Warren Bennis

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Warren Gameliel Bennis (born March 8, 1925) is an American scholar, organizational consultant and author who is widely regarded as a pioneer of the contemporary field of leadership studies.

Sourced[edit]

1980s[edit]

  • Managers are people who do things right and leaders are people who do the right thing. Both roles are crucial, and they differ profoundly. I often observe people in top positions doing the wrong things well.
    • Bennis Warren and Burt Nanus (1985) Leaders: The Strategies for Taking Charge. Harper and Row. p. 21
  • The manager accepts the status quo; the leader challenges it.
    • Bennis (1989, p. 45), cited in: Terrence Mech, ‎Gerard B. McCabe (1998) Leadership and Academic Librarians. p. 56
  • Management is doing things right; leadership is doing the right things.
    • Peter Drucker, and Warren Bennis, as quoted in Seven Habits of Highly Effective People (1989) by Stephen R. Covey, p. 101

1990s[edit]

  • We have more information now than we can use, and less knowledge and understanding than we need. Indeed, we seem to collect information because we have the ability to do so, but we are so busy collecting it that we haven’t devised a means of using it. The true measure of any society is not what it knows but what it does with what it knows.
    • Warren G. Bennis (1990) Why leaders can't lead: the unconscious conspiracy continues. p. 143
  • Leadership is the capacity to translate vision into reality.
    • Warren Bennis, cited in: Dianna Daniels Booher (1991) Executive's portfolio of model speeches for all occasions. p. 34
  • The factory of the future will have only two employees, a man and a dog. The man will be there to feed the dog. The dog will be there to keep the man from touching the equipment.
    • Warren G. Bennis; As cited in: Mark Fisher (1991) The millionaire's book of quotations. p. 15
  • Good leaders make people feel that they're at the very heart of things, not at the periphery. Everyone feels that he or she makes a difference to the success of the organization. When that happens, people feel centered and that gives their work meaning.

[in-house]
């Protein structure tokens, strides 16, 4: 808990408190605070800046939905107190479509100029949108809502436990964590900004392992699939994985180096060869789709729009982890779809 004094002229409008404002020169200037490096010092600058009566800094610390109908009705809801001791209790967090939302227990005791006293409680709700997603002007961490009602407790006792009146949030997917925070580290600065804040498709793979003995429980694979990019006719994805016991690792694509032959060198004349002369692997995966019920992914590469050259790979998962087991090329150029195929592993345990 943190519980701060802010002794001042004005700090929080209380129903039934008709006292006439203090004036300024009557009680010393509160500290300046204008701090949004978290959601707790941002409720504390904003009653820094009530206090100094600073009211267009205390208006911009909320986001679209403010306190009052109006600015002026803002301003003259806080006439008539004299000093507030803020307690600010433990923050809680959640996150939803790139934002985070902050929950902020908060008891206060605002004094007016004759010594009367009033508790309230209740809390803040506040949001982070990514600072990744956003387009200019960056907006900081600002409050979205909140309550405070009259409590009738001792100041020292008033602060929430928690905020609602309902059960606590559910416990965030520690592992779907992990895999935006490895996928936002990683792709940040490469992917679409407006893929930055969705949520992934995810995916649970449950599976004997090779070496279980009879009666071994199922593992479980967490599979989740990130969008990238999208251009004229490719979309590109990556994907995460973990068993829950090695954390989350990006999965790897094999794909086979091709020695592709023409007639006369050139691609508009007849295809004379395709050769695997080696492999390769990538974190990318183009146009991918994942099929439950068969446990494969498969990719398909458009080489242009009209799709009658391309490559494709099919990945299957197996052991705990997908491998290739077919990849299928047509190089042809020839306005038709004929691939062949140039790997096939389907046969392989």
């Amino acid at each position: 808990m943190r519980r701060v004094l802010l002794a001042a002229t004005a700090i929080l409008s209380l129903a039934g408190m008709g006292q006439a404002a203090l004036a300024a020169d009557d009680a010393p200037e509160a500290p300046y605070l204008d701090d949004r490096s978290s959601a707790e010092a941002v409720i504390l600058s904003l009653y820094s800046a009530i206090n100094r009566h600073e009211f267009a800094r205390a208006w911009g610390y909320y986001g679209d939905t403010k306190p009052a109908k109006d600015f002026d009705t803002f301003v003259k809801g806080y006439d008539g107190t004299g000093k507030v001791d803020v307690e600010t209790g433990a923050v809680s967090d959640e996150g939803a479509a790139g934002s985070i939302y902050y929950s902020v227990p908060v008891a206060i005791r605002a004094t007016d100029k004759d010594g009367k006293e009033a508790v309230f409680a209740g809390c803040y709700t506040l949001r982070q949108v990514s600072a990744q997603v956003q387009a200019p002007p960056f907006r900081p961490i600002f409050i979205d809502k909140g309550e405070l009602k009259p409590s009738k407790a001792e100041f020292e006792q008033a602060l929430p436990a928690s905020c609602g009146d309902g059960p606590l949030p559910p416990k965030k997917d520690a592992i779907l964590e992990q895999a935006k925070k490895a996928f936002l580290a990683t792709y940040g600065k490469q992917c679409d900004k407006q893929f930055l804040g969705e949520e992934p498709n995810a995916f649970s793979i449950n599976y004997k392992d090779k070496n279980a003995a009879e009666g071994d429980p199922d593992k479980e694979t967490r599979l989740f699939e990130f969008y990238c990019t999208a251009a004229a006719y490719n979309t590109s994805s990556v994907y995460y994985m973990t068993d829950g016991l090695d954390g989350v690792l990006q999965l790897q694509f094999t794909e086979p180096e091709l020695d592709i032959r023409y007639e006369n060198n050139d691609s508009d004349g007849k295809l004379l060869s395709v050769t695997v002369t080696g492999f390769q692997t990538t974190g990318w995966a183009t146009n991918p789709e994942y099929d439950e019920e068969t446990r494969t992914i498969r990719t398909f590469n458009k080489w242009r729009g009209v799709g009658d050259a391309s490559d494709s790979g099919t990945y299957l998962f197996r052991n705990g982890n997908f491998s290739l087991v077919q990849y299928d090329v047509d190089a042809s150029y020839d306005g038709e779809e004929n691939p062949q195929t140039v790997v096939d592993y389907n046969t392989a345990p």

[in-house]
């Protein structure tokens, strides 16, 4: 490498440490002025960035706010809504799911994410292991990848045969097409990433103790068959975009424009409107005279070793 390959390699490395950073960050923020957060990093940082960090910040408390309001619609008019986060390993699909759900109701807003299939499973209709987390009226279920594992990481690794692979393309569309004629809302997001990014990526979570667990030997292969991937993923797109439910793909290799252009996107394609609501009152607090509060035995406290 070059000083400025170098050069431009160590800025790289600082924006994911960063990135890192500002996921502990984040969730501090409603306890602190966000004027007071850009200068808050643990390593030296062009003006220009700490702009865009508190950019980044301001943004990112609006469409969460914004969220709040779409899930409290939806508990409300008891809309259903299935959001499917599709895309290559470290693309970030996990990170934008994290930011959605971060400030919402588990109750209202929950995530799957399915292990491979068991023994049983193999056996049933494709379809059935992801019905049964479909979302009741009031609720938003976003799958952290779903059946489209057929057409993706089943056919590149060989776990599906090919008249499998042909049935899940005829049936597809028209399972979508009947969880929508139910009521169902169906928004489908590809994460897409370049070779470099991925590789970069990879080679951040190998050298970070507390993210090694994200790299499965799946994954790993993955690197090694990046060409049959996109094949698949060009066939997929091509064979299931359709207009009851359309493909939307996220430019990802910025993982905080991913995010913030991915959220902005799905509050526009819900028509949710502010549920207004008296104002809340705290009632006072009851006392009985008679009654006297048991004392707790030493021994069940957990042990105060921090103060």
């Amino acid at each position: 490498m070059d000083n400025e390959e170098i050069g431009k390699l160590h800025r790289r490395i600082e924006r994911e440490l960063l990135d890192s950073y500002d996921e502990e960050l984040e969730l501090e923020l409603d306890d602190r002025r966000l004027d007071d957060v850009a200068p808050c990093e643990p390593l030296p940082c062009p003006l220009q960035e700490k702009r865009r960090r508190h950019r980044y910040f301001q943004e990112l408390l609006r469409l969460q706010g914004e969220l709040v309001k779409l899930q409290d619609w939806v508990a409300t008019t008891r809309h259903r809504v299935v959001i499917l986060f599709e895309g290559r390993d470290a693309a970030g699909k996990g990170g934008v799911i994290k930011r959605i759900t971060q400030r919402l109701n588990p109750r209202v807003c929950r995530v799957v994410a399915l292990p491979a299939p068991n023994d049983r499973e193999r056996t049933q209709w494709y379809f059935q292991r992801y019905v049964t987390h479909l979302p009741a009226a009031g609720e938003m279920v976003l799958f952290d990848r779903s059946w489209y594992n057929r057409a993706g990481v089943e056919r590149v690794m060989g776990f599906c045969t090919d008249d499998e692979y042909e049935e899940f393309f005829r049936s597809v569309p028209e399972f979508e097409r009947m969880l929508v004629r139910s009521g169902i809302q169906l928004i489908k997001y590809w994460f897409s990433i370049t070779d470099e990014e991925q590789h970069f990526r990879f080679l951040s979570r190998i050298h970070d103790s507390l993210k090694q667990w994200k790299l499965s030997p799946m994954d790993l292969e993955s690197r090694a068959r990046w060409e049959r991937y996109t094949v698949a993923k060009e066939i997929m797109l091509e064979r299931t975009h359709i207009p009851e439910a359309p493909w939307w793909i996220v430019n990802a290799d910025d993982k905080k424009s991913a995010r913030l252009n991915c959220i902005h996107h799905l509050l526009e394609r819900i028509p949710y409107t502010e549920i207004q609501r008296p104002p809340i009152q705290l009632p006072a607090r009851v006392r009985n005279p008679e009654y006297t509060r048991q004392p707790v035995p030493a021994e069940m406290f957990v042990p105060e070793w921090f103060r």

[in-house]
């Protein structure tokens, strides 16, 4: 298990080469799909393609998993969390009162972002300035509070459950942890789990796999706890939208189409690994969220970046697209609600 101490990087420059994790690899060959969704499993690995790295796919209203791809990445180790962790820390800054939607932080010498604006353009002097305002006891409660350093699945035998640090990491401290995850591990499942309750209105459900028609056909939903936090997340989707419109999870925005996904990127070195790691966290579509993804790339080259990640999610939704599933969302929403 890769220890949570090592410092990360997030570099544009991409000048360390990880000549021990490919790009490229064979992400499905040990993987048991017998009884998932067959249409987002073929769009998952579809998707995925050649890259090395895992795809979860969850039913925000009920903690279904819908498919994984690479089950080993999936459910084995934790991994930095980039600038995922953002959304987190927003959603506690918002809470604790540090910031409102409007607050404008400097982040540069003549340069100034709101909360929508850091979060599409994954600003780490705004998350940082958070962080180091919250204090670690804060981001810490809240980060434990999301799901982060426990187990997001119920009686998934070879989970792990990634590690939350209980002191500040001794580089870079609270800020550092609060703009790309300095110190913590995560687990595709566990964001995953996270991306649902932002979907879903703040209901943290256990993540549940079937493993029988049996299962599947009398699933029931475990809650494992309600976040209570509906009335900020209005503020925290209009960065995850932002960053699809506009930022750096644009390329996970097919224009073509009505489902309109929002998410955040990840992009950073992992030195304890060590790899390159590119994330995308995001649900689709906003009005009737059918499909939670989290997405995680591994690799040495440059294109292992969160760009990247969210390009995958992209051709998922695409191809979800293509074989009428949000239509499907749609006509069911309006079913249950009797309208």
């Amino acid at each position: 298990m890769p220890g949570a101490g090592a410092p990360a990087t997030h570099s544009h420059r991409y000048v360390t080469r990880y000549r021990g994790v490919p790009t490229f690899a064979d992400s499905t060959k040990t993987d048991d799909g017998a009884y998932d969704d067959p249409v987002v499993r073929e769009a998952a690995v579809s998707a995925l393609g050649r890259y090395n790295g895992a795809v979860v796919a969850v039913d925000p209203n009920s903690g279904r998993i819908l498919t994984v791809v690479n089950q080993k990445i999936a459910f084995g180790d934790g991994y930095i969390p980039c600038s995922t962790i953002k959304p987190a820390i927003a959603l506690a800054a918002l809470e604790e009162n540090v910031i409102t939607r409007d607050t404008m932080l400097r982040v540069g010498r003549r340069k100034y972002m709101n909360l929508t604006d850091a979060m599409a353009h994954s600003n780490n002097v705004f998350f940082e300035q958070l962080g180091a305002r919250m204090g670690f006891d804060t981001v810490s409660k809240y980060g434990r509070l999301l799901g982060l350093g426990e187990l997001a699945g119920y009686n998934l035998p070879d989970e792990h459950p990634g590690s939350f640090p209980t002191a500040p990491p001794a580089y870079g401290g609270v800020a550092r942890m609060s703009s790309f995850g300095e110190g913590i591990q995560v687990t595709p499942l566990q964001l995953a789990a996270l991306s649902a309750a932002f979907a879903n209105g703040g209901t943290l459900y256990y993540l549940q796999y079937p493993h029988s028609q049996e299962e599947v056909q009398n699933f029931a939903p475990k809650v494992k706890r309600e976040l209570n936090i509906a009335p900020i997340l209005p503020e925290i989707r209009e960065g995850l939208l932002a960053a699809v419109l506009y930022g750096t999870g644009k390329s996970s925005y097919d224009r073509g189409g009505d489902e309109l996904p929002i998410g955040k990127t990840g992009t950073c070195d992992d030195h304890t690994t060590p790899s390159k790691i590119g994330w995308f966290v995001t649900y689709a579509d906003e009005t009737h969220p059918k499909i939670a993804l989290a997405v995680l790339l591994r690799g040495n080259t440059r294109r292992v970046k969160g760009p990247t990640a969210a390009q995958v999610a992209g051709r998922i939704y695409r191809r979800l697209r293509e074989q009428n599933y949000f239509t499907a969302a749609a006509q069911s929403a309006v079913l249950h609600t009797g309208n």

• Warren Bennis (1999) Managing People Is Like Herding Cats. p. 89
  • The most dangerous leadership myth is that leaders are born — that there is a genetic factor to leadership. This myth asserts that people simply either have certain charismatic qualities or not. That's nonsense; in fact, the opposite is true. Leaders are made rather than born. And the way we become leaders is by learning about leadership through life and job experiences, not with university degrees.
    • Warren Bennis (1999) Managing People Is Like Herding Cats. p. 163

2000s[edit]

  • Failing organizations are usually over-managed and under-led.
    • Warren Bennis cited in: Cecil O. Kemp, Jr. (2000) Wisdom Honor & Hope: The Inner Path to True Greatness. p. 207
  • A new leader has to be able to change an organization that is dreamless, soulless and visionless ... someone's got to make a wake up call.
    • Warren Bennis, in Reinventing Leadership : Strategies to Empower the Organization (2005), by Warren G. Bennis and Robert Townsend, p. 91
  • Leaders encourage reflective backtalk. Norbert Wiener told me, “I never know what I say until I hear the response.” Leaders know the importance of having someone in their lives who will unfailingly and fearlessly tell them the truth.
    • Warren G. Bennis (2009) On Becoming a Leader. p. 190

External links[edit]

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